. Instrumental activities of daily living impairment is associated with increased amyloid burden. Human Amyloid Imaging 2011 Meeting Abstracts. 2011 Jan 15;

Abstract:

Background: Impairment in instrumental activities of daily living (IADL) greatly increases caregiver burden and is a hallmark of Alzheimer's disease (AD). IADL impairment in AD has been associated with frontal and posterior hypometabolism in vivo and with global amyloid deposition in post-mortem studies. With the advent of Pittsburgh Compound B (PIB) PET imaging, it is now possible to visualize amyloid deposition in vivo much earlier in the disease process.

Objective: We sought to determine whether IADL impairment is associated with increased cortical PIB retention in normal older control (NC) and mild cognitive impairment (MCI) subjects.

Methods: Fifty-six subjects (19 NC and 37 MCI) participating in ADNI or an investigator-initiated ADNI ancillary study underwent clinical assessments and dynamic PIB PET imaging. Cortical PIB retention was evaluated using the distribution volume ratio (DVR, cerebellar reference). Global PIB retention and then precuneus and superior and middle frontal PIB retention were correlated with IADL using the Functional Activities Questionnaire (FAQ). Linear multiple regression analyses were conducted with FAQ as the dependent variable and PIB retention, age, education, AMNART IQ, and memory performance as predictors.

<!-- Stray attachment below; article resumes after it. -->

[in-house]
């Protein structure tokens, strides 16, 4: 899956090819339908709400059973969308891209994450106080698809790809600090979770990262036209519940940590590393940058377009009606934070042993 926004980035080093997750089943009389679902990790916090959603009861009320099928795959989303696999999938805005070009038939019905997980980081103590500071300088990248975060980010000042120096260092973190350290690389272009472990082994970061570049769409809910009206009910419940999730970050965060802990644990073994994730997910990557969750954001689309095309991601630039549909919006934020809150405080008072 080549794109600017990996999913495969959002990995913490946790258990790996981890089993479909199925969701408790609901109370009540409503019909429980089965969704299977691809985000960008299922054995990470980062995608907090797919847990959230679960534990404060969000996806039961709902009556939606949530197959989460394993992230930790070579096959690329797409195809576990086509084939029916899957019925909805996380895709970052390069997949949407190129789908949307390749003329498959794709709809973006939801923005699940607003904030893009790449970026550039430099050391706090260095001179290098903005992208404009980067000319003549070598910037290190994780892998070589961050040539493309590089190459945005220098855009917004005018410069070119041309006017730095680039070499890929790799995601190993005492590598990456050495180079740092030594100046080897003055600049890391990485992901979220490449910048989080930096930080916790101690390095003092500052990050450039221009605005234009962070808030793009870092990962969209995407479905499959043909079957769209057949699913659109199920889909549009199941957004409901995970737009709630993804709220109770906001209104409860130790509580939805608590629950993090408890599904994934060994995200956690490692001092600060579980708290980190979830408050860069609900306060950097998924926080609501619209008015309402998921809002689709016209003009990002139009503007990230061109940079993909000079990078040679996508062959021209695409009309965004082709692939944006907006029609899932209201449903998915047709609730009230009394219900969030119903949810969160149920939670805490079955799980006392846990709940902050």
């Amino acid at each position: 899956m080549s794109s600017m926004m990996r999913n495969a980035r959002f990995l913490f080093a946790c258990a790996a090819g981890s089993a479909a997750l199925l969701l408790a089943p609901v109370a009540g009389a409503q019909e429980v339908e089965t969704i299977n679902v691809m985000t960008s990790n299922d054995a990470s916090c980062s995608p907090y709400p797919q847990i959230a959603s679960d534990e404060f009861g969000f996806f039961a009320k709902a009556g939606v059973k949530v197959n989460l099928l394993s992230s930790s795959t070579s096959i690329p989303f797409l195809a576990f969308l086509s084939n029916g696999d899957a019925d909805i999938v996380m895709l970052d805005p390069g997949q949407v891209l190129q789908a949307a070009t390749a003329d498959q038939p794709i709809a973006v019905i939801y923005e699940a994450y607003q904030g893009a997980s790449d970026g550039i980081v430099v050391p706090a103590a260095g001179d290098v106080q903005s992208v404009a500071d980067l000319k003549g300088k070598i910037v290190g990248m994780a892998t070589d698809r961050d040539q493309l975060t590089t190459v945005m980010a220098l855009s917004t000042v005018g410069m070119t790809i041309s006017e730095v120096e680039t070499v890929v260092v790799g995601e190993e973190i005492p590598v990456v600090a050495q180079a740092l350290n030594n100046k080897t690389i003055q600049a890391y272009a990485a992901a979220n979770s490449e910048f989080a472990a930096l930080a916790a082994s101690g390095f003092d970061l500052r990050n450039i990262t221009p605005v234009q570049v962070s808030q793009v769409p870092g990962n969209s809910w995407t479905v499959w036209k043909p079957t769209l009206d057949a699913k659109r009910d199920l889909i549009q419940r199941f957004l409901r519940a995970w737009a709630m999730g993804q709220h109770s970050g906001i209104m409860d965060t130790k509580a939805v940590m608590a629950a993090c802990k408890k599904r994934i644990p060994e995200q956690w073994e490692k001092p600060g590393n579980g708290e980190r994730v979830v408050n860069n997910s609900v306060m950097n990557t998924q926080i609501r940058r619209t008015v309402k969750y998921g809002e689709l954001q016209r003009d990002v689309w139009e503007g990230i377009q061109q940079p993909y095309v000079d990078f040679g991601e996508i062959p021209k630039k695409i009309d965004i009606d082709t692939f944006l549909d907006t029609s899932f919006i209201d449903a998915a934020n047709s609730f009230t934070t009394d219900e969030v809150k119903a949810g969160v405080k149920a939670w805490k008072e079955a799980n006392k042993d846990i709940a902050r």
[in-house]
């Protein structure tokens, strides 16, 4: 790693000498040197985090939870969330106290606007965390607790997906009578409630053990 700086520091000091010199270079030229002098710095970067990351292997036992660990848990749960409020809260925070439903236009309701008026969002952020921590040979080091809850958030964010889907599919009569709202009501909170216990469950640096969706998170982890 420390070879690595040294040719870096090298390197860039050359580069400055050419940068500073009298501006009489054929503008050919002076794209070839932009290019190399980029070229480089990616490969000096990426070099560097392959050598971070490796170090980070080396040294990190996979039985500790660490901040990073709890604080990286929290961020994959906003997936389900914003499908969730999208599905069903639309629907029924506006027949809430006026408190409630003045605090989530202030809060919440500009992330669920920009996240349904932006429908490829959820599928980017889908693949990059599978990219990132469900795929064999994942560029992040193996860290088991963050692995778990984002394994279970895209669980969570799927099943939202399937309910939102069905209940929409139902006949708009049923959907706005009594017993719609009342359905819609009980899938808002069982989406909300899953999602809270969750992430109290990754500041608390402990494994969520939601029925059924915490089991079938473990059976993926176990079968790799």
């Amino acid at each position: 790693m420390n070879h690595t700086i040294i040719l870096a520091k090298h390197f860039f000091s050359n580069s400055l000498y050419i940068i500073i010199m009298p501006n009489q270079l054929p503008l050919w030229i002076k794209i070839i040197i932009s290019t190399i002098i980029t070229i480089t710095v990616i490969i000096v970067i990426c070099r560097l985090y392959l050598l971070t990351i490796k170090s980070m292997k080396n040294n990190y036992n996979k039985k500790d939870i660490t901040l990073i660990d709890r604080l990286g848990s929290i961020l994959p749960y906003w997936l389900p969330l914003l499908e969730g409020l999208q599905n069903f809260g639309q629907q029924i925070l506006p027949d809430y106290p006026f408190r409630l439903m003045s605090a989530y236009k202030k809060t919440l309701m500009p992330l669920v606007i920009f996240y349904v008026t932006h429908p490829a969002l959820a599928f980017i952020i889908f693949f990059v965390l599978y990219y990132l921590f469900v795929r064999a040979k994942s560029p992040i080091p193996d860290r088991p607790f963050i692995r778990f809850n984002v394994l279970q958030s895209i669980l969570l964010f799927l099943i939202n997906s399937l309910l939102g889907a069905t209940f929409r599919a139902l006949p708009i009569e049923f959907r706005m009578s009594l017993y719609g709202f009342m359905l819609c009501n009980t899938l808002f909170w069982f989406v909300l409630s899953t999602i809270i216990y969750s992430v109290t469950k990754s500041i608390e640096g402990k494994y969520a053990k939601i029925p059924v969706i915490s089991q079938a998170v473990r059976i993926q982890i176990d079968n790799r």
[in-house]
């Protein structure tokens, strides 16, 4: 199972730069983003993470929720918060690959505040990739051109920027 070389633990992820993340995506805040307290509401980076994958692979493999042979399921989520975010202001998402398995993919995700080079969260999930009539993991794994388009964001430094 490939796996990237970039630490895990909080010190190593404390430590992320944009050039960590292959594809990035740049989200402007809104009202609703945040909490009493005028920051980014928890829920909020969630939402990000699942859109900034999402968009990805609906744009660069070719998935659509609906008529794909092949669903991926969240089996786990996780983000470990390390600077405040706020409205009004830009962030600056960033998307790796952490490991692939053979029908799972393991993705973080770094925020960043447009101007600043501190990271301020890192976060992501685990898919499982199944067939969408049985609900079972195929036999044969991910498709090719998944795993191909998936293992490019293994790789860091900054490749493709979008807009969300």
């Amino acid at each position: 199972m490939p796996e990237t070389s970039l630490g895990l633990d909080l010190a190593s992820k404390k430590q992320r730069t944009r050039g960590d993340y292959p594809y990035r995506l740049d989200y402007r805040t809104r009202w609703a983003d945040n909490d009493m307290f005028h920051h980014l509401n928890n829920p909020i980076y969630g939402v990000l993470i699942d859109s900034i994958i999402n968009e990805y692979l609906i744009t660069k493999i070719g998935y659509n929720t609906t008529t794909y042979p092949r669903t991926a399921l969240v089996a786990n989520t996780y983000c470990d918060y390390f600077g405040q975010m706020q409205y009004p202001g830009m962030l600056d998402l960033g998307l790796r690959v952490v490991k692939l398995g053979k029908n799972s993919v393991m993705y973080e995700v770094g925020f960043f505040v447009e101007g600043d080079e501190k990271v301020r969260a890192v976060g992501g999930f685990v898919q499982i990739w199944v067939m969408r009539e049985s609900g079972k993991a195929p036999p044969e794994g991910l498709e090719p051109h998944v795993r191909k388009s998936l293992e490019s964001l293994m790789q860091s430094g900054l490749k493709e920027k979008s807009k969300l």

Results: Mean age was 74.6}7.2 years, 63% male, education 16.6}2.8 years, AMNART IQ 120.8}10.4, RAVLT delayed recall 5.5}4.5, MMSE 28.4}1.6, and FAQ 2.4}3.7. In the linear regression model including all subjects, greater IADL impairment was associated with greater global (R2 = 0.30, p = 0.003 for model; partial s = 4.9, p = 0.002), precuneus (R2 = 0.33, p = 0.001 for model; partial s = 4.6, p = 0.001), and middle and superior frontal PIB retention (R2 = 0.28, p = 0.004 for model; partial s = 3.9, p = 0.004). When looking at MCI subjects only, these associations remained significant.

Conclusions: These results suggest that daily functional impairment is related to greater amyloid burden within the spectrum of MCI. Future longitudinal studies will help determine whether early amyloid deposition will predict rapid functional decline and progression to dementia.

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  1. Miami: HAI Amyloid Imaging Conference Abstracts